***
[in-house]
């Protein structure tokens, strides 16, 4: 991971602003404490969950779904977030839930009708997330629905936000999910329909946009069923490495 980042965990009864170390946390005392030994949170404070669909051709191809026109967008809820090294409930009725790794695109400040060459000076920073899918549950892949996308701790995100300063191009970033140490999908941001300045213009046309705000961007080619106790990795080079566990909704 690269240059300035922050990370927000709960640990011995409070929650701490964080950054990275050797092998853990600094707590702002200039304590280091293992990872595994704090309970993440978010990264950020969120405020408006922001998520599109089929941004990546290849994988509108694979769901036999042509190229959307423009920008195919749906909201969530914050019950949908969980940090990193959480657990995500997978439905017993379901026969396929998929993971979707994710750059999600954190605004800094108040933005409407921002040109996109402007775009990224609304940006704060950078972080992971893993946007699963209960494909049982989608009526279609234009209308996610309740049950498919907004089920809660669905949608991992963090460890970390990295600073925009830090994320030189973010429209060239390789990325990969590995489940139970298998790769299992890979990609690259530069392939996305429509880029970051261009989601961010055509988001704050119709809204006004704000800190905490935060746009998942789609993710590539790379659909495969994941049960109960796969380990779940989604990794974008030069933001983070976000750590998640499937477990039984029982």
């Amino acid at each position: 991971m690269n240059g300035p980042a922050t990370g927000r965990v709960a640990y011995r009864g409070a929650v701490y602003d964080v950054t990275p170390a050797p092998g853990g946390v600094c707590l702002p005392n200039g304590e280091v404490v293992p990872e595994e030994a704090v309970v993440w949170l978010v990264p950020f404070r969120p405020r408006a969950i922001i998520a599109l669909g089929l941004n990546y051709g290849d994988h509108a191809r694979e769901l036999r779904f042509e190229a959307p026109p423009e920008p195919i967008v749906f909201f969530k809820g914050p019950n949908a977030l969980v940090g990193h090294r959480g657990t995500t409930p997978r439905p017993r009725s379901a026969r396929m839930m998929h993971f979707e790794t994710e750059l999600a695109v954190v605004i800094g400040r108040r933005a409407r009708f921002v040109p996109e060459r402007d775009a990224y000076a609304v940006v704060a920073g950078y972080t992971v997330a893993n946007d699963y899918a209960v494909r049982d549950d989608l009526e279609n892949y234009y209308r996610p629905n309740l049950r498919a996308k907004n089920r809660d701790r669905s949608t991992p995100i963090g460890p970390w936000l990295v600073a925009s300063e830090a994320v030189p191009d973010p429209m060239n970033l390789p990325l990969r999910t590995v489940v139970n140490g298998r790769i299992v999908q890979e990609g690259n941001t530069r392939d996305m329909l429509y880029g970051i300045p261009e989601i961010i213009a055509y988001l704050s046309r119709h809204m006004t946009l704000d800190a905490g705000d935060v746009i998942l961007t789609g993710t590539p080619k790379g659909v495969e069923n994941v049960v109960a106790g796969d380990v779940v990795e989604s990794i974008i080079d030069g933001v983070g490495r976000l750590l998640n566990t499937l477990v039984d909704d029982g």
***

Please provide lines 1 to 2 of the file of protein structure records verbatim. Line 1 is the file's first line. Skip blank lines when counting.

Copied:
[in-house]
């Protein structure tokens, strides 16, 4: 991971602003404490969950779904977030839930009708997330629905936000999910329909946009069923490495 980042965990009864170390946390005392030994949170404070669909051709191809026109967008809820090294409930009725790794695109400040060459000076920073899918549950892949996308701790995100300063191009970033140490999908941001300045213009046309705000961007080619106790990795080079566990909704 690269240059300035922050990370927000709960640990011995409070929650701490964080950054990275050797092998853990600094707590702002200039304590280091293992990872595994704090309970993440978010990264950020969120405020408006922001998520599109089929941004990546290849994988509108694979769901036999042509190229959307423009920008195919749906909201969530914050019950949908969980940090990193959480657990995500997978439905017993379901026969396929998929993971979707994710750059999600954190605004800094108040933005409407921002040109996109402007775009990224609304940006704060950078972080992971893993946007699963209960494909049982989608009526279609234009209308996610309740049950498919907004089920809660669905949608991992963090460890970390990295600073925009830090994320030189973010429209060239390789990325990969590995489940139970298998790769299992890979990609690259530069392939996305429509880029970051261009989601961010055509988001704050119709809204006004704000800190905490935060746009998942789609993710590539790379659909495969994941049960109960796969380990779940989604990794974008030069933001983070976000750590998640499937477990039984029982």